The legality of the US missile strike that killed Iranian Major General Qasem Soleimani last week has been the subject of considerable speculation, with most observers giving the strike a judgment of at least qualified legality under the international law of armed conflict. (A number of observers give it unqualified approval.) The law is complicated, but there are at least three aspects to be considered. First, was the strike within the authorities US domestic law grants the President? It's the President's contention that it was, and that Congressional authorization of the use of force and prior designation of the Quds Force as a terrorist organization constitute all the authority the President needed. The New York Times says the Administration notified Congress of the strike as required by the War Powers Act. And was the strike a prohibited assassination, or a lawful attack on an enemy combatant leader? Lawfire makes the case that it was the latter.
Second, was the strike properly defensive? That is, was the US engaged in legitimate self-defense as opposed to aggression, a question of jus ad bellum? The key point here, as the Washington Post observes, is the US claim that General Soleimani was preparing to direct an imminent attack against US forces or personnel. This claim is more controversial, but Washington's position is not at all an unreasonable one. Soleimani and his organization have been responsible for a large number of lethal and damaging attacks against US assets, most recently as last week, when Iraqi militias aligned with and controlled by the Quds Force fired artillery at US positions, killing at least one US citizen, and when a mob organized by Iran unsuccessfully stormed the US embassy in Baghdad.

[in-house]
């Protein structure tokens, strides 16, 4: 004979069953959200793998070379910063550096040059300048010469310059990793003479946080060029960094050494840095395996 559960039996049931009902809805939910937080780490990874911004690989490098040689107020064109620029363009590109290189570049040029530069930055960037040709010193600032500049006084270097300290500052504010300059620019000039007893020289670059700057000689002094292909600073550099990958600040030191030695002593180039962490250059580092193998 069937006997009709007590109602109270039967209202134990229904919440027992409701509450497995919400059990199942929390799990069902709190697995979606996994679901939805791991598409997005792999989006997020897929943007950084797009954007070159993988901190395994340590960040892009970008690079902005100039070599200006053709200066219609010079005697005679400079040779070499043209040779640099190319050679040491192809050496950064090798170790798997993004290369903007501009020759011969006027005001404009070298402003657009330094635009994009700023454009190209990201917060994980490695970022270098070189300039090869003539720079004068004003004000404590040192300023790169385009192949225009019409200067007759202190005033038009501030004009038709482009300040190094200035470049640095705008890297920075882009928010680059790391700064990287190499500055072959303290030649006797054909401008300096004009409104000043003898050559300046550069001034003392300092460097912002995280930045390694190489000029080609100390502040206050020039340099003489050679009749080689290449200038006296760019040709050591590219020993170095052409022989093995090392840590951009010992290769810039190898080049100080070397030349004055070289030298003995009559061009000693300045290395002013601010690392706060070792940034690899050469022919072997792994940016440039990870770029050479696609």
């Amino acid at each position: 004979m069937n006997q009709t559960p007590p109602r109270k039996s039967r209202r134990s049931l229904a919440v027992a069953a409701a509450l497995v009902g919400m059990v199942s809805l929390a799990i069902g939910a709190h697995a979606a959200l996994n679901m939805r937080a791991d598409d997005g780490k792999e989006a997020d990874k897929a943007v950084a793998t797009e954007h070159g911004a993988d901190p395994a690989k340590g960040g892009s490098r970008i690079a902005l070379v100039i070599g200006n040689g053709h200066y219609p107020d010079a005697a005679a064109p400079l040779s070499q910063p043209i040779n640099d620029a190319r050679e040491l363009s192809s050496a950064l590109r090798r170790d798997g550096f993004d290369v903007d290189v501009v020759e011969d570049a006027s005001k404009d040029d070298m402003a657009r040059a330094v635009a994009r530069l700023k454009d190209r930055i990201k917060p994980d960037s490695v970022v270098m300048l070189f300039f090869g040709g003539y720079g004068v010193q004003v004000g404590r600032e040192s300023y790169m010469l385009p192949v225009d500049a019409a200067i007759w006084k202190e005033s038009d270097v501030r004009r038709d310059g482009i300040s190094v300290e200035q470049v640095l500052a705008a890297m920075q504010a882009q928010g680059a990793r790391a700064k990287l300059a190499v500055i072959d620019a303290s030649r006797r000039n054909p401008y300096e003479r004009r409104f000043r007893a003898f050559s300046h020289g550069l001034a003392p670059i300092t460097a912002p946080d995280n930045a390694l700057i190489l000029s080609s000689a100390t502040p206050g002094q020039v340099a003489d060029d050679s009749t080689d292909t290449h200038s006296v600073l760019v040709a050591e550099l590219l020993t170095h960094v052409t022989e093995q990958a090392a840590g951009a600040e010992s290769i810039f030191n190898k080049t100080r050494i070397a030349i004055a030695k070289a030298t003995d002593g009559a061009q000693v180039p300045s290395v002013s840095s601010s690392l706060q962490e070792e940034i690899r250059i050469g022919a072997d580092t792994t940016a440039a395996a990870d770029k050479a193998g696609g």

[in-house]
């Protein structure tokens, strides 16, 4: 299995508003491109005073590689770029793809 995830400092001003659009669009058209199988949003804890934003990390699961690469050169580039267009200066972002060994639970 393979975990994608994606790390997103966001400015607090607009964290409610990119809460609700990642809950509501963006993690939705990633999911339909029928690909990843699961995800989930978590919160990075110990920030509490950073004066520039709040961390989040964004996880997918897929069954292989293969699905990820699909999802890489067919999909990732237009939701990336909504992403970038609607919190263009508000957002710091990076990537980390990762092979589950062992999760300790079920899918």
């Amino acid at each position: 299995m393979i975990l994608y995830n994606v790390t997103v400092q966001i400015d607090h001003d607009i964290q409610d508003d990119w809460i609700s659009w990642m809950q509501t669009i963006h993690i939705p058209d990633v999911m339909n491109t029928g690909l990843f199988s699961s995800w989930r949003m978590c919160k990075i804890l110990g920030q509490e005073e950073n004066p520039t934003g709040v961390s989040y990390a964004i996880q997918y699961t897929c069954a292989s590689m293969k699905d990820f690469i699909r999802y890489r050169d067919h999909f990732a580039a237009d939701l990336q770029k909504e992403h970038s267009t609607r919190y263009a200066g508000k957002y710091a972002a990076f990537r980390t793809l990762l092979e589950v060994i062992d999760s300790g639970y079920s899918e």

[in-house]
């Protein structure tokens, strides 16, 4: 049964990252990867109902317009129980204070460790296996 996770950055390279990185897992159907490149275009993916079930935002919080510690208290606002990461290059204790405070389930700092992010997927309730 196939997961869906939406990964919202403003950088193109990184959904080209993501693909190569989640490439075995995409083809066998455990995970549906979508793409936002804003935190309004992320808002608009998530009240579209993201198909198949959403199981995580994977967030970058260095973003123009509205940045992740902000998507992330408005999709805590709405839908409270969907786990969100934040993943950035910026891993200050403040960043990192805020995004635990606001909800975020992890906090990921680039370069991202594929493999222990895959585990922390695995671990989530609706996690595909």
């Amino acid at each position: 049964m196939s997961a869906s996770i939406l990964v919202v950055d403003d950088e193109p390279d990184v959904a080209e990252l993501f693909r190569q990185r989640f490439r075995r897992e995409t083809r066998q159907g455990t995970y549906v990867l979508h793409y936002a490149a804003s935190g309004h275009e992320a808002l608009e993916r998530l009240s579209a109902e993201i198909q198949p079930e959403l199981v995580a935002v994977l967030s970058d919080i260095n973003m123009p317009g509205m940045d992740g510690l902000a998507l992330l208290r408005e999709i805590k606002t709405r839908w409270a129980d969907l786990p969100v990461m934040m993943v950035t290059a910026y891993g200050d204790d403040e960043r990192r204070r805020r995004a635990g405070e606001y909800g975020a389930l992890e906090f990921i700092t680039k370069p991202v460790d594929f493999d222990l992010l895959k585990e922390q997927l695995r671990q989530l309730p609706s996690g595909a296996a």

Third, was the strike conducted within the norms governing the conduct of war, that is, in accordance with principles of jus in bello? In this case the answer also seems to be that, yes, it was. That is, it showed the proportionality, discrimination between combatant and noncombatant, and military necessity those rules enjoin. The Washington Post outlines a dissenting view, arguing that Soleimani, unlike, say, Osama bin Laden, was not a stateless outlaw, but rather an agent of a government that might have been restrained by diplomatic pressure. A Navy Times op-ed lays out the Administration's case that the strike did indeed meet the requirements of jus in bello.
The US 9th Circuit has ruled that Enigma Software's lawsuit against Malwarebytes may proceed. The two security firms are embroiled in litigation over Enigma's allegation that Malwarebytes has engaged in unfair and improper anticompetitive practices.